TORONTO – Paul Mariner is in for a serious test in his first game as Toronto FC head coach.
The Reds (1-9-0) go up against Sporting Kansas City (8-3-1) at Livestrong Sporting Park on Saturday (8:30 pm ET; watch LIVE online), their first match in three weeks and the first since Mariner replaced Aron Winter as head coach on June 7.
Before Saturday, Mariner’s last game as a manager was late in the 2010 season when he was Plymouth Argyle in England.
“It’s fantastic,” the 59-year-old former England international said after training on Thursday. “I didn’t know how much I missed it.”
In his first week working with the team in training, he has shown more of a high-energy style than Winter. He has been much more vocal. He is blunt in his appraisals when he addresses the players on the pitch – and it's all caught the players’ attention.
“It’s just the way I roll,” Mariner said. “That’s my [modus operandi]. Either you like it or you don’t like it.”
So far, it seems like the TFC players are buying in.
“Right off the bat, the feeling I get just walking into today’s changing room, guys are upbeat and the energy’s there,” said midfielder Julian de Guzman, who returned to TFC on Thursday after a stint with the Canadian national team. “It’s a positive response.”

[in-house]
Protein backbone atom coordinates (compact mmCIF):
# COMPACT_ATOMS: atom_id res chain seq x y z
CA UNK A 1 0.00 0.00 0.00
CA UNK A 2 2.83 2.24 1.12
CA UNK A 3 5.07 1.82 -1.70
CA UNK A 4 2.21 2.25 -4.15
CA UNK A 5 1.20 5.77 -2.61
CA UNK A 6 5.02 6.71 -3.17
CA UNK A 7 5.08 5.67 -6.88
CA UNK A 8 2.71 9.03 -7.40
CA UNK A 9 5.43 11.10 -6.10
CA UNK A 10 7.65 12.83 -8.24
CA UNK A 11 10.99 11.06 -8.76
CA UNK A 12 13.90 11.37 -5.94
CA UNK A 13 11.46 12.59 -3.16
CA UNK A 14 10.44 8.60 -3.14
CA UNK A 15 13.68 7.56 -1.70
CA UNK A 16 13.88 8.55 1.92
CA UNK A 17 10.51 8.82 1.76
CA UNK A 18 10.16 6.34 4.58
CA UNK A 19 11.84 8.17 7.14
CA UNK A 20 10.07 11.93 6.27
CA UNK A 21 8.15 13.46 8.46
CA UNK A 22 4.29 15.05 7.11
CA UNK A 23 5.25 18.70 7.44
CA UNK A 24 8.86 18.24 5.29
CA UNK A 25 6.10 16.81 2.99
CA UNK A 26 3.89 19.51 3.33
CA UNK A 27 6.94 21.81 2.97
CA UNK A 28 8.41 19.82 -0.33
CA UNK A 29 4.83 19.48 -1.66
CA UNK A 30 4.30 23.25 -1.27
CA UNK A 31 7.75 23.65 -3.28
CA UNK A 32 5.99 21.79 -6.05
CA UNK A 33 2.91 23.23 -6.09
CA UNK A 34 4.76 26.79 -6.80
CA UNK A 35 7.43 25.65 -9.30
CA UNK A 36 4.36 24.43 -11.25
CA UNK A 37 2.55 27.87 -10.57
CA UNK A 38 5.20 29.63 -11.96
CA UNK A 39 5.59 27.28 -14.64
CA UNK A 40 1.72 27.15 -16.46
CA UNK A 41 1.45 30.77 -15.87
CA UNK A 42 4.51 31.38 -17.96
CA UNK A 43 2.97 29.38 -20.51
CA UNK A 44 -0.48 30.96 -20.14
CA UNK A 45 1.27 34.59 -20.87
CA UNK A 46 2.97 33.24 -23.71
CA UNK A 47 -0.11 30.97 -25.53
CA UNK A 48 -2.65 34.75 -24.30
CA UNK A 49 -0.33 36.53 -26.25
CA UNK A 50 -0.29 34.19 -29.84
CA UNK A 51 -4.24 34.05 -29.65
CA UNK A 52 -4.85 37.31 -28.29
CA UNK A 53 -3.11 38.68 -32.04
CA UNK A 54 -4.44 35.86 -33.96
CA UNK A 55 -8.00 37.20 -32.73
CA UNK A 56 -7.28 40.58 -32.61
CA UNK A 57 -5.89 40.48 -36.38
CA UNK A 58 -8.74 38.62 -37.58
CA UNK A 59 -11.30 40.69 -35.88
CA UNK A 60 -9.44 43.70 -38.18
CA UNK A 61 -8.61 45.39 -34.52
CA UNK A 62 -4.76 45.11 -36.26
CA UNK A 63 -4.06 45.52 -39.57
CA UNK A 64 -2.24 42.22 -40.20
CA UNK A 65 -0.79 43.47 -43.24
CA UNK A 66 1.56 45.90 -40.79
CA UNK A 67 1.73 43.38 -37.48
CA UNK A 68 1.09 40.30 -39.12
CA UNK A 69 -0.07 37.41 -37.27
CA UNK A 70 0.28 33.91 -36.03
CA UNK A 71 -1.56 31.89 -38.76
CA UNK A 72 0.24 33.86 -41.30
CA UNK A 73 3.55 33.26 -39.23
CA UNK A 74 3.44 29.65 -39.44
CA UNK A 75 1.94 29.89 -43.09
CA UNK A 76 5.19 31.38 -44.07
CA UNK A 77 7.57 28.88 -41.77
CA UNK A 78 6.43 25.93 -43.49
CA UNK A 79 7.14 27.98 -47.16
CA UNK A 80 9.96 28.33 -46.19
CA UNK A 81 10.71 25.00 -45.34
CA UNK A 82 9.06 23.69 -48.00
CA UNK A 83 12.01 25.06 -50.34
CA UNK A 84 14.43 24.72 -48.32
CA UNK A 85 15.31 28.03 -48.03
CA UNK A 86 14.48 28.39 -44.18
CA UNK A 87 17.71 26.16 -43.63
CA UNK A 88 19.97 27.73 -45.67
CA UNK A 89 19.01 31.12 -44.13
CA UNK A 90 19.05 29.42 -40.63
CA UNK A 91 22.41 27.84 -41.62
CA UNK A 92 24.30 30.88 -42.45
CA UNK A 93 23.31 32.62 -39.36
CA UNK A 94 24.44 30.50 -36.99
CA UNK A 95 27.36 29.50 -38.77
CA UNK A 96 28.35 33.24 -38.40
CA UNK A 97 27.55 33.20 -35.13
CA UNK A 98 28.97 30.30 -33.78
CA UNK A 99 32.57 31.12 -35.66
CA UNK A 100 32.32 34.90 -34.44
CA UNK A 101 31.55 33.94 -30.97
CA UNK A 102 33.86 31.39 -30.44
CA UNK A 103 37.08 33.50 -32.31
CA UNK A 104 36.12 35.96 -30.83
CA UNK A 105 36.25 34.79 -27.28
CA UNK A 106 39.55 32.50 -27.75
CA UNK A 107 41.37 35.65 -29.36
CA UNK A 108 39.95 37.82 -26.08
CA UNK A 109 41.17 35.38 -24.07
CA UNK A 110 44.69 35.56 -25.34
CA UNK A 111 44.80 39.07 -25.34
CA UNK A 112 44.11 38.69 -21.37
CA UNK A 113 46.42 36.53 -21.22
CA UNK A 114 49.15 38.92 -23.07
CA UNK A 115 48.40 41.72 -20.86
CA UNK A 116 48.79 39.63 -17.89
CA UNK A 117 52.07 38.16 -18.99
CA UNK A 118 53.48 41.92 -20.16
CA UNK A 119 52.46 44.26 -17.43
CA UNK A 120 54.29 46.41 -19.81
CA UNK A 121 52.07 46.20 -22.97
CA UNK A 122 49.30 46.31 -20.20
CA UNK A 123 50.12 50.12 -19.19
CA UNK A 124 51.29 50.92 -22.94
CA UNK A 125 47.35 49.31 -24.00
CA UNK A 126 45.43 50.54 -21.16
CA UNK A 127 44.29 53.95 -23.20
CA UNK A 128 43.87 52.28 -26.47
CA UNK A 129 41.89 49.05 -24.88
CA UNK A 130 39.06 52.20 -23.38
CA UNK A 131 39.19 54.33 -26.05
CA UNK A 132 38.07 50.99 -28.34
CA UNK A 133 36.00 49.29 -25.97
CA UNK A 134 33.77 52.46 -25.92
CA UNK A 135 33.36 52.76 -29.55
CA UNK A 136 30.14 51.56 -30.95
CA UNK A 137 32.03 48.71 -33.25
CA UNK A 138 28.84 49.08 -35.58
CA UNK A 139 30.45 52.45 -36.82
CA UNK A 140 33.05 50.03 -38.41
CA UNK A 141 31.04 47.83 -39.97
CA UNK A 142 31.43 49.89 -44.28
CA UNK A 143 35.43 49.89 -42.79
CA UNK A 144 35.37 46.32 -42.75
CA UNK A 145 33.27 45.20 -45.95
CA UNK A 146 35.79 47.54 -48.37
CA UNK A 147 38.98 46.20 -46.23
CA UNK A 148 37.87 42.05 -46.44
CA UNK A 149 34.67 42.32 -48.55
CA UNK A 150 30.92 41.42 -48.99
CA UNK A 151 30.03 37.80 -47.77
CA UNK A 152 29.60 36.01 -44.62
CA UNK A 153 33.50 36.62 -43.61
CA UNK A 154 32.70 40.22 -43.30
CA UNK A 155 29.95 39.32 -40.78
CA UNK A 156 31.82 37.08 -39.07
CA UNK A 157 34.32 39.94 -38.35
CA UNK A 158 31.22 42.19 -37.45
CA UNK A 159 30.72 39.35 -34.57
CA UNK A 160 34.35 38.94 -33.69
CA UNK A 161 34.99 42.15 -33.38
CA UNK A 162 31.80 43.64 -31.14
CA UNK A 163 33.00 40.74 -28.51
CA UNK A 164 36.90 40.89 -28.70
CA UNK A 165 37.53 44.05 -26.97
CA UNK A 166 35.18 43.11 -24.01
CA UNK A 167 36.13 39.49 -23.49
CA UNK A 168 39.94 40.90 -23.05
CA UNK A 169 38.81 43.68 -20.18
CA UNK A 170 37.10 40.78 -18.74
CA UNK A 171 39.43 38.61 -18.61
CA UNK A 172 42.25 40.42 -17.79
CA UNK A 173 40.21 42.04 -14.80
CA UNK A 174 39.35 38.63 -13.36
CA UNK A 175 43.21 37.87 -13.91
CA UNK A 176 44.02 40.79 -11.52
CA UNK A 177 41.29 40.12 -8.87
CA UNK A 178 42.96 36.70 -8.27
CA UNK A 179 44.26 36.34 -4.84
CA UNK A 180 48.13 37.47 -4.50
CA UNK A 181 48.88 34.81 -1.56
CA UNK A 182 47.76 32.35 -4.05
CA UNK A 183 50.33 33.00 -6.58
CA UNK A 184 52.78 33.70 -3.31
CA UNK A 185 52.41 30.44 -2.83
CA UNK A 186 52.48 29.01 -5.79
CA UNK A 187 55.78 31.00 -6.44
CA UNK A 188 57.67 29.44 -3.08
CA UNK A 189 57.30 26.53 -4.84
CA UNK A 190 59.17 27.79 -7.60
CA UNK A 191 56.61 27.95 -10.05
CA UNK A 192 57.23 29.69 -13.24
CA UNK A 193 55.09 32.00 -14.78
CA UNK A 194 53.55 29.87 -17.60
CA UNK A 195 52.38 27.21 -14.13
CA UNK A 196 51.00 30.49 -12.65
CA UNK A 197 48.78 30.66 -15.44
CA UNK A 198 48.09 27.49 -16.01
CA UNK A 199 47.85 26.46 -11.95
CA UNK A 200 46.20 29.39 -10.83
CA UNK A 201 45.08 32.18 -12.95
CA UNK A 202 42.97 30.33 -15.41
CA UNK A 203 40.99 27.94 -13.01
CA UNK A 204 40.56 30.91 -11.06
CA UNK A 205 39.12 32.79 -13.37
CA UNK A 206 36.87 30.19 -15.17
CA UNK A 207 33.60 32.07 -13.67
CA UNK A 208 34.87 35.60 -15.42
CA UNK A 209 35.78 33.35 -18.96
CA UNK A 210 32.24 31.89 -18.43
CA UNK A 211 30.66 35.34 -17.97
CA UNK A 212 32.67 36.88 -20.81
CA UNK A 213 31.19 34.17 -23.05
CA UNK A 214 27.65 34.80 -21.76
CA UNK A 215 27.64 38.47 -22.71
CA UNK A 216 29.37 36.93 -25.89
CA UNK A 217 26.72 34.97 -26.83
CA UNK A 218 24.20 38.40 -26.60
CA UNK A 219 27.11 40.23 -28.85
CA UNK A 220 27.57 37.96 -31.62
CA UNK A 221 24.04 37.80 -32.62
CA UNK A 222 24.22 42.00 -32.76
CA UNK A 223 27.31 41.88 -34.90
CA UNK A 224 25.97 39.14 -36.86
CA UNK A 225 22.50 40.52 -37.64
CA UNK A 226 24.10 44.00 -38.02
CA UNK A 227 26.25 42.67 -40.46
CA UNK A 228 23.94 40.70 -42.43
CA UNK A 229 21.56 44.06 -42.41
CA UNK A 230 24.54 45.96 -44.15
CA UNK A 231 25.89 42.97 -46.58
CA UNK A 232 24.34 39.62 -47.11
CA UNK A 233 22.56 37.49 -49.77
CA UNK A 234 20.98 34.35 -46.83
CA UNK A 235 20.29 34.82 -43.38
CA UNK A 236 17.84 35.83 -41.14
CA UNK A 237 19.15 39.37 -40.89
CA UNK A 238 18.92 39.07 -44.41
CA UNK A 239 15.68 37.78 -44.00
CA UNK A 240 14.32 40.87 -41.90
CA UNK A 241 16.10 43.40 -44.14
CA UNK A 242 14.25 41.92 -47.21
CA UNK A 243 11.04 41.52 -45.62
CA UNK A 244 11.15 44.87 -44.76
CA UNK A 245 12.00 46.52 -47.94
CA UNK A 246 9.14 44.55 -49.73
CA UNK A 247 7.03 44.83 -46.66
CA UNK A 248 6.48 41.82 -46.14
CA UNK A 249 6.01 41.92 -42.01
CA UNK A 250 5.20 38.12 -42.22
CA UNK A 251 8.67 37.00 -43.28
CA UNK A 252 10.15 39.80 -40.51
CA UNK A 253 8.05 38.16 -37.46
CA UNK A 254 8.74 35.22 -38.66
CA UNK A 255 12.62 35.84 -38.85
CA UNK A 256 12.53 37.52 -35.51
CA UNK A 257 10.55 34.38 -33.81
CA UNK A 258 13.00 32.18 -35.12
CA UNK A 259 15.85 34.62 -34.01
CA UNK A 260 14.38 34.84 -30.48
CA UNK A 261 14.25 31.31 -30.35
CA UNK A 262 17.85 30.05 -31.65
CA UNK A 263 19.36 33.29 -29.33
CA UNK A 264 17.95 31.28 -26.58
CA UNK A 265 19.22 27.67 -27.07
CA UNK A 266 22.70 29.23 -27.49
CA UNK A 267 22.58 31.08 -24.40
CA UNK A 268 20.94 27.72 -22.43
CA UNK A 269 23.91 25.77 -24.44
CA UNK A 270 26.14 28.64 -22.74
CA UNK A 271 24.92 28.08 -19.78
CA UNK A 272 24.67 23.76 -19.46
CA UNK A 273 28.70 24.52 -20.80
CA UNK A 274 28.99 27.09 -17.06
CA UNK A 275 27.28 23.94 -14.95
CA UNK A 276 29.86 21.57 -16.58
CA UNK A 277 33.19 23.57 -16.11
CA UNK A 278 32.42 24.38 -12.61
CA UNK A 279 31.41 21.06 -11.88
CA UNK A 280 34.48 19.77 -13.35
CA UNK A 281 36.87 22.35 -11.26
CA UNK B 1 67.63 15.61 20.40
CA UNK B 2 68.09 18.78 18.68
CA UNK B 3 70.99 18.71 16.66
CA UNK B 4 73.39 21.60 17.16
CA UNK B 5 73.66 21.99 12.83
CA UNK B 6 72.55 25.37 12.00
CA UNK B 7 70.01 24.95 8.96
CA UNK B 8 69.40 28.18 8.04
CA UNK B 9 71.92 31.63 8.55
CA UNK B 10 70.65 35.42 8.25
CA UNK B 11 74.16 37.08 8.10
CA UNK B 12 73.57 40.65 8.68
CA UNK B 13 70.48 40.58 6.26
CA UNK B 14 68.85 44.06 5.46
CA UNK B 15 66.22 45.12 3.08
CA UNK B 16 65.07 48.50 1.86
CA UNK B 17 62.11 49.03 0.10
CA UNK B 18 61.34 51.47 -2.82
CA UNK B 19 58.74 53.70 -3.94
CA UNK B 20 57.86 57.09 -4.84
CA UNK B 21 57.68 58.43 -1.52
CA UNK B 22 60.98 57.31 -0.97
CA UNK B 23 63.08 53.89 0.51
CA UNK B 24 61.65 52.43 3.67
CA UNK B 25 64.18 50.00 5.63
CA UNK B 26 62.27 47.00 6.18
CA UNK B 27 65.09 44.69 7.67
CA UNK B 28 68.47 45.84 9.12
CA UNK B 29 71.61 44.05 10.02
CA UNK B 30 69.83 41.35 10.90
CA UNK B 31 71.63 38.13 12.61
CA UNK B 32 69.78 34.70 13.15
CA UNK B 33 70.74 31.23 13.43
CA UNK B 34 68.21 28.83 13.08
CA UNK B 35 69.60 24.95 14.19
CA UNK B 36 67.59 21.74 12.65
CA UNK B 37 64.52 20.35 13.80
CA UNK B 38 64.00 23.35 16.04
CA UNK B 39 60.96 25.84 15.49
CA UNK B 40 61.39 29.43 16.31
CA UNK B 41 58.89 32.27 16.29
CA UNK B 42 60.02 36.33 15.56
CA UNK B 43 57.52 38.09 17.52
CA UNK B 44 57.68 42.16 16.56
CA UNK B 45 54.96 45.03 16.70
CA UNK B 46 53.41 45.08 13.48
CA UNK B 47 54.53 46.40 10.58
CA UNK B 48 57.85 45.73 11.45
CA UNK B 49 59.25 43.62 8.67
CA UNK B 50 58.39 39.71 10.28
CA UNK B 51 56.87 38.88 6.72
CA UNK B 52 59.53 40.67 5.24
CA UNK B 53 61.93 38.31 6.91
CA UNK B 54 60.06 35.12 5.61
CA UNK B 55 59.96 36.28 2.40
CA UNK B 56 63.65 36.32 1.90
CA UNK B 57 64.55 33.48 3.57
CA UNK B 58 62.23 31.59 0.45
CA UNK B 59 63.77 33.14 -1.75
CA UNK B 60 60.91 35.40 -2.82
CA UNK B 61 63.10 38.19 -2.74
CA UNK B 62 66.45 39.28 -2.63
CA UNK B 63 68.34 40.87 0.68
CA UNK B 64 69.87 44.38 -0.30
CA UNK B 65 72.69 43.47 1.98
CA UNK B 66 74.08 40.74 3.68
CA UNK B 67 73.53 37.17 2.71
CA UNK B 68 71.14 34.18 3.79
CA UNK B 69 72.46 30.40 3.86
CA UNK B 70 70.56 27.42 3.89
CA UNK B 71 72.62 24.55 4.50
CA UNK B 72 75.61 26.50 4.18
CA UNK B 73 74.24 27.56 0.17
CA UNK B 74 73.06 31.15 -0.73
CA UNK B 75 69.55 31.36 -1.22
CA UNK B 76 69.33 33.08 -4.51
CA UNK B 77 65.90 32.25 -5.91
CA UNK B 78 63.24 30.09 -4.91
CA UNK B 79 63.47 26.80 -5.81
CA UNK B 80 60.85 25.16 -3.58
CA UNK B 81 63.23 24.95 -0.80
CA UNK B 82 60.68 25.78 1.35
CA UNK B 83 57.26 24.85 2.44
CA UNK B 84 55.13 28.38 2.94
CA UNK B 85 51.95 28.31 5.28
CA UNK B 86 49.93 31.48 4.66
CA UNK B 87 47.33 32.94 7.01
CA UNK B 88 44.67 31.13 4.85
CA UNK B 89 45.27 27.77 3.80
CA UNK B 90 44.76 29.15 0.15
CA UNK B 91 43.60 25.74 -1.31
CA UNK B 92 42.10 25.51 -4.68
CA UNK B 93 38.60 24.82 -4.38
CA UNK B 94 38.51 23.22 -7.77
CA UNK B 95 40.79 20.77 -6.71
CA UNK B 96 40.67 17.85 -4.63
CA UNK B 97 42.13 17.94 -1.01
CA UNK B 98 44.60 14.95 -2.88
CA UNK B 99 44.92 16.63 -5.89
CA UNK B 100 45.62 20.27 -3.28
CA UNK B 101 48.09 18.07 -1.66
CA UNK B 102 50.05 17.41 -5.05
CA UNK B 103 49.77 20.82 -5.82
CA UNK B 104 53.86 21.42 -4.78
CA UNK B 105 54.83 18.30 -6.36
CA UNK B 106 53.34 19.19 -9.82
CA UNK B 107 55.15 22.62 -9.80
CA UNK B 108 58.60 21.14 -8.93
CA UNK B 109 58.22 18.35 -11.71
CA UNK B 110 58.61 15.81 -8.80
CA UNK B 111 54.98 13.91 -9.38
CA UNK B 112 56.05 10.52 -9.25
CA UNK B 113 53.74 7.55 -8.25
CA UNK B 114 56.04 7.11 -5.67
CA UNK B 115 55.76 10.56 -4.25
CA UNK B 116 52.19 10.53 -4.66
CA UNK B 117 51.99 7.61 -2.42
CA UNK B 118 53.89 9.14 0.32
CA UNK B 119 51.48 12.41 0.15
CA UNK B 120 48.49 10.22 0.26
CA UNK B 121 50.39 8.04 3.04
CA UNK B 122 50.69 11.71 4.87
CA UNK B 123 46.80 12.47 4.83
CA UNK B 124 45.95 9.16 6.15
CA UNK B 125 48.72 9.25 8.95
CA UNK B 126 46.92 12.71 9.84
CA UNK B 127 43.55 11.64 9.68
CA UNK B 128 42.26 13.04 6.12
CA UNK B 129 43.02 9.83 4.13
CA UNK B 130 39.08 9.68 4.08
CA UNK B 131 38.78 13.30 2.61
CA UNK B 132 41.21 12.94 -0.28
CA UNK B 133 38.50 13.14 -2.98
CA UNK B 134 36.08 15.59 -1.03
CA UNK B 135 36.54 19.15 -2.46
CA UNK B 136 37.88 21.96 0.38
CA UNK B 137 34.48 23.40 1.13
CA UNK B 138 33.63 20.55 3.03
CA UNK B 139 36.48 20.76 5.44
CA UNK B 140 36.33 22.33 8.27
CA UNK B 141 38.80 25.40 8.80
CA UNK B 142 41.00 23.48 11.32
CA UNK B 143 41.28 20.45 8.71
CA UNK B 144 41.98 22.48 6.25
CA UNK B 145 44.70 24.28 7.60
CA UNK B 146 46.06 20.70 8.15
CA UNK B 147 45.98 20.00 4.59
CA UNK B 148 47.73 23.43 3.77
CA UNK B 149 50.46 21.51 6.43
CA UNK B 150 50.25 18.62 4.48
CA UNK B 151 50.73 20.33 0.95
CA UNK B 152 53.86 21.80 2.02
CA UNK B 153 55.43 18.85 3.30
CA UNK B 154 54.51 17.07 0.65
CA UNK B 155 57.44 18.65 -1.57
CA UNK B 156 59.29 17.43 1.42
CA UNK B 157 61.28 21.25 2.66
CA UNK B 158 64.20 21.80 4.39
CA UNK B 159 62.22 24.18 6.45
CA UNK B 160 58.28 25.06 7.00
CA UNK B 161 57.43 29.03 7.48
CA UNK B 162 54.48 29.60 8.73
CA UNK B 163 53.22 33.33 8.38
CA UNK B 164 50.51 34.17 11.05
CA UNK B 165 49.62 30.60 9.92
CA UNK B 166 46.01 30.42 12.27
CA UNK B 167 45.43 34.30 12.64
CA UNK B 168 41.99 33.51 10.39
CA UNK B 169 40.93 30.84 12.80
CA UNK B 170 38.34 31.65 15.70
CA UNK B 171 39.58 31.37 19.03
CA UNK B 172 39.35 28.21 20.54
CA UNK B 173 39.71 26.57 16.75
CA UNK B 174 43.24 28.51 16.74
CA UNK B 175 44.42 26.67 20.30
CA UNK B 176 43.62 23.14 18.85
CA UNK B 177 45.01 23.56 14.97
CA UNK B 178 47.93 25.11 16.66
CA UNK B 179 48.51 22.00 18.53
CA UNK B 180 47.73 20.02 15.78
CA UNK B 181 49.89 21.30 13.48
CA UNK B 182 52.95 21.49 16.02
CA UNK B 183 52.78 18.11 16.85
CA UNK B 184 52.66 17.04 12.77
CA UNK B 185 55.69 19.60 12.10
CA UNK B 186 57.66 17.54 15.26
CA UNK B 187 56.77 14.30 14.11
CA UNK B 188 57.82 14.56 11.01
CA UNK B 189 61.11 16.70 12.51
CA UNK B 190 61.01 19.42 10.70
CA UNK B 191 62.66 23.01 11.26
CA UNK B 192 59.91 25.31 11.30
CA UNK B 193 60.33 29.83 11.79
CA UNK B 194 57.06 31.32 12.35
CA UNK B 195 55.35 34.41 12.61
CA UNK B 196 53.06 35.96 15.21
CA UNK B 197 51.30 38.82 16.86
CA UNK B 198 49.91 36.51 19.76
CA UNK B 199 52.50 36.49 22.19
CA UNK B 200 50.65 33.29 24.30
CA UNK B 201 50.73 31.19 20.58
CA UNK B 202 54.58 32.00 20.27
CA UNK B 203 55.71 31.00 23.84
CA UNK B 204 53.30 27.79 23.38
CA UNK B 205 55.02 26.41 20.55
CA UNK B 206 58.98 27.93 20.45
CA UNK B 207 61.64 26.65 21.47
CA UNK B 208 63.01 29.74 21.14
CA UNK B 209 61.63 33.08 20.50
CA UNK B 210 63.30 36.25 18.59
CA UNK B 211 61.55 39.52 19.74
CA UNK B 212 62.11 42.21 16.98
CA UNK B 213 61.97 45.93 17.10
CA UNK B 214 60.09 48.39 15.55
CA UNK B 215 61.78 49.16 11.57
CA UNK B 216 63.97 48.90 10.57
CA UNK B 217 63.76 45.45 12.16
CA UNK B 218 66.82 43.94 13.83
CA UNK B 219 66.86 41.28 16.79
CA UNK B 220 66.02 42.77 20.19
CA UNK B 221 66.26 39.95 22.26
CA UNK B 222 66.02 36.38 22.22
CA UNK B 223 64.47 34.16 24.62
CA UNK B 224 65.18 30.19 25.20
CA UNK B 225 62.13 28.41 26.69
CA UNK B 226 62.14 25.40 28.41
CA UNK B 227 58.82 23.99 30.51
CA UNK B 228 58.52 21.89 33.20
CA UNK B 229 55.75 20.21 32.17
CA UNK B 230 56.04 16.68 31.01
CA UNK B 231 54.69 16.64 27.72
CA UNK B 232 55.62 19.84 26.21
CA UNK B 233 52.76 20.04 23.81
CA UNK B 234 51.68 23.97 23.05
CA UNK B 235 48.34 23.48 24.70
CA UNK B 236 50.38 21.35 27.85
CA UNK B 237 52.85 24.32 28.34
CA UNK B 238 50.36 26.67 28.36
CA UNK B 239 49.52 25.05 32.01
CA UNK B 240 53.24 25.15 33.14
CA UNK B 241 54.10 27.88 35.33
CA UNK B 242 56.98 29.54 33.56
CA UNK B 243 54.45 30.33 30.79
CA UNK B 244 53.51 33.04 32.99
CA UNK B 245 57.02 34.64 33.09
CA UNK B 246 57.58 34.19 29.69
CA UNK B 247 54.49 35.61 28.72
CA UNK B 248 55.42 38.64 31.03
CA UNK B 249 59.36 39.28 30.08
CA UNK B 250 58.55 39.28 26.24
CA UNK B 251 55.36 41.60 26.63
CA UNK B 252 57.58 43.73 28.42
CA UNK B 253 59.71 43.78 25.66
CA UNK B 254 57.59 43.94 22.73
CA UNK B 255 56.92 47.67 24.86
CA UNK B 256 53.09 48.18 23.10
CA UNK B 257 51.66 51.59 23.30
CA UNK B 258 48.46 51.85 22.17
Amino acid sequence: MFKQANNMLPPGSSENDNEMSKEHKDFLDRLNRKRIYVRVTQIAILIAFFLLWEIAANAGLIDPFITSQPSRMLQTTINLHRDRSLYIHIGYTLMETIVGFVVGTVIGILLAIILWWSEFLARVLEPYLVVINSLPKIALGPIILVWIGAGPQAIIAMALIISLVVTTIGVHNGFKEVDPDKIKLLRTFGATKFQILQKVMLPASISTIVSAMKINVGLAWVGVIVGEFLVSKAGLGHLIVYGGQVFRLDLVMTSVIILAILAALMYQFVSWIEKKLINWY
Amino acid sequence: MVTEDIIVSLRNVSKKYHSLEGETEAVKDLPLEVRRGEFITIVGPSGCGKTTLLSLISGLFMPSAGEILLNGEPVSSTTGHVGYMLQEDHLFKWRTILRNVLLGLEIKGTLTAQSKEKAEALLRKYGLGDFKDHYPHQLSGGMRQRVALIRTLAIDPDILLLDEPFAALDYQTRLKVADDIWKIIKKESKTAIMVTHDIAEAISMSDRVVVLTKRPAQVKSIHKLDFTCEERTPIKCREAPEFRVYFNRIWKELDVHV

As they go into their match at Kansas City, Mariner has tried not to pile too much on his players, although there will be an adjustment in formation – likely to a 4-4-2 instead of Winter's preferred 4-3-3.
De Guzman said the theme has been “togetherness.”
“Teamwork, team spirit, individual brilliance,” he said. “Do your job.”
And they will need all of it on Saturday against Kansas City.
“I’ve seen them,” goalkeeper Milos Kocic said. “It looks like a bunch of guys with confidence. They play 4-3-3 but they’re very dangerous on the wings. They cross a lot of balls in. That’s how they score most of their goals. So they’re very dangerous on the flanks and obviously they have the guys who can finish. Very quick guys, tall. They’re an athletic team.”
Even with their newfound energy, the Reds want to be wary of that. Sporting have been known to open up the field against even the tightest defenses.
“I think it will be important that we don’t get stretched and we’re not open against them and we limit them to only a few opportunities,” midfielder Terry Dunfield said. “I think it’s important that we don’t turn Saturday into a track meet.”
And that comes down to mentality, energy and how the players respond to their new boss. Kocic, for one, is confident.
“It just depends on how we enter the game,” Kocic said. “But with the new leadership, we’ll be much better.”